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Acts 16:16–40

person holding torch in building interior
Photo by Linus Sandvide on Unsplash

The first thing I see in this text is it is a fairy tale—that’s true. You can see this as soon as it is stated that the prison guard was to keep the prison secure. You immediately know what is going to happen after you read that verse—The prisoners are somehow going to escape! And what makes it even more exciting is that they do so by an absolute miracle and remain in the prison to accomplish by God’s grace another. In fact, the lesson of it all is that by these sudden turns of events on the way to a happy ending we see the possibility of something great. The possibility is that the civil government can publicly repent. And we see that very thing happen right here in this true fairy story, if you will. So, the term I have used in the title is loaded with that very matter. Eucatastrophe is a term coined by the late John Ronald Reuel Tolkien (JRR Tolkien). It is made up of two Greek words, Eu—meaning good; and Catastrophe—meaning a turn or overturning. So, we have a “good [over]turn on the way to a happy ending” I.e. a Eucatastrophe! One writer calls this episode “a nest of improbablities” (Haencher as quoted by Stott). But these improbabilities are solved and conquered by miracle.

In regards to the general outline of the text it is as follows: the background to the main conflict (vv.16–18); the great conflict (vv.19–24); the conquering (vv.25–40) both spiritually (vv.25–34) and socially/magisterially (vv. 35–40). In regards to the message that civil governmental eucatastrophe is possible and even probable, we learn several things.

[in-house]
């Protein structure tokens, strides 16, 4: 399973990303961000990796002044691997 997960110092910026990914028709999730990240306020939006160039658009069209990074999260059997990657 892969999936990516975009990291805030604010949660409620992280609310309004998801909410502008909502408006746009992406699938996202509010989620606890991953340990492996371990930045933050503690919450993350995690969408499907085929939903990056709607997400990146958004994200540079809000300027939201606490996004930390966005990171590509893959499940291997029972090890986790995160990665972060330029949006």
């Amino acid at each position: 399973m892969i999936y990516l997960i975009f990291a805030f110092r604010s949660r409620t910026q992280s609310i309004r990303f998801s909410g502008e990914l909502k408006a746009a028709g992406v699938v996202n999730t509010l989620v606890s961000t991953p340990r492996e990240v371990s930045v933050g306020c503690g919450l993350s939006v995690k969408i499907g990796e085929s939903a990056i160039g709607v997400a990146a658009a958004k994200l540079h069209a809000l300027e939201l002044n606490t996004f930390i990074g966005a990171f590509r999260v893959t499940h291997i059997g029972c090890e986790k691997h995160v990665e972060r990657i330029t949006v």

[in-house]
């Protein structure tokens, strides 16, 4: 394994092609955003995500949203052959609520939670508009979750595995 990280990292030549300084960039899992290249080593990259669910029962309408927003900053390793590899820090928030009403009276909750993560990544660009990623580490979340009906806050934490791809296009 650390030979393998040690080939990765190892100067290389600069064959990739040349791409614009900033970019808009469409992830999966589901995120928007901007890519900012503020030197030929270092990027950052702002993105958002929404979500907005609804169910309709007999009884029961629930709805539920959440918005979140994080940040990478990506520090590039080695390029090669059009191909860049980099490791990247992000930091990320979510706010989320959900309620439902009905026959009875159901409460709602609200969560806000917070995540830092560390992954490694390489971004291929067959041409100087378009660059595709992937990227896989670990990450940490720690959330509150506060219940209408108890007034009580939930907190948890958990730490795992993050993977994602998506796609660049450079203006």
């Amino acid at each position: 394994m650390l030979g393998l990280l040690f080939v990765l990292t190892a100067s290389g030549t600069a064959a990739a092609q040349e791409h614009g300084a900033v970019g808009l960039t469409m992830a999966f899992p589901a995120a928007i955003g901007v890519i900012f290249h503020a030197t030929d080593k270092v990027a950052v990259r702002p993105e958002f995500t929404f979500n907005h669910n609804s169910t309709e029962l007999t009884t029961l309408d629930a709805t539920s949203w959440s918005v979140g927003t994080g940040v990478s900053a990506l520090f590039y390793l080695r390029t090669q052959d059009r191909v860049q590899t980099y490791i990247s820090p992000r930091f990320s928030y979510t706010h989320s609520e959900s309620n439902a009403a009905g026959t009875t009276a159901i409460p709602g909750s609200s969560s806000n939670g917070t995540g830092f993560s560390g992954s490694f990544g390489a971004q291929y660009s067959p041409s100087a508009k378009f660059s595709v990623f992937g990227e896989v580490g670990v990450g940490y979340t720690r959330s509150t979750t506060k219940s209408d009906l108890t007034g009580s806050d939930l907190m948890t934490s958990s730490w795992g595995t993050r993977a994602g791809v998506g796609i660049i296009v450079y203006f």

First, we learn to take great heart when Satan pretends the truth (vv.16–18). The slave girl is portrayed as having the spirit of a serpent. Yet, she speaks the truth; and the question must be asked as to why Satan would do such a thing to malign the truth and secondly if it will be successful. The answer to the first part of the question is that Satan seeks to darken the truth by whatever means he can. If he cannot darken the truth by being contrary to it, he will pretend to be mockingly for it. So, we see here not a woman speaking the truth in love, but speaking the truth in lies. This is because Satan has been from his rebellion one who masquerades himself as an angel of light. But his evil character makes truth even a weapon against the truth. The second part of the question is answered with denouncement in regards to the success of the serpent. He is put to a stop as the apostle commands. The Word of God is this powerful against lies. Though the devil may speak the truth in lies, he will not succeed. Calvin says it this way, “let Satan do what he can, and let the false prophets seek to darken the truth so much as they are able, we need not be afraid lest the Spirit of wisdom and discretion [discernment] forsake us, who ruleth [i.e. quelleth] Satan at his pleasure, and maketh us triumph over him by the the faith of his Word” (Commentary p.110). So, Satan plays the flatterer but fails; and we ought to take great heart that one little Word will fell him, that Word above all earthly powers!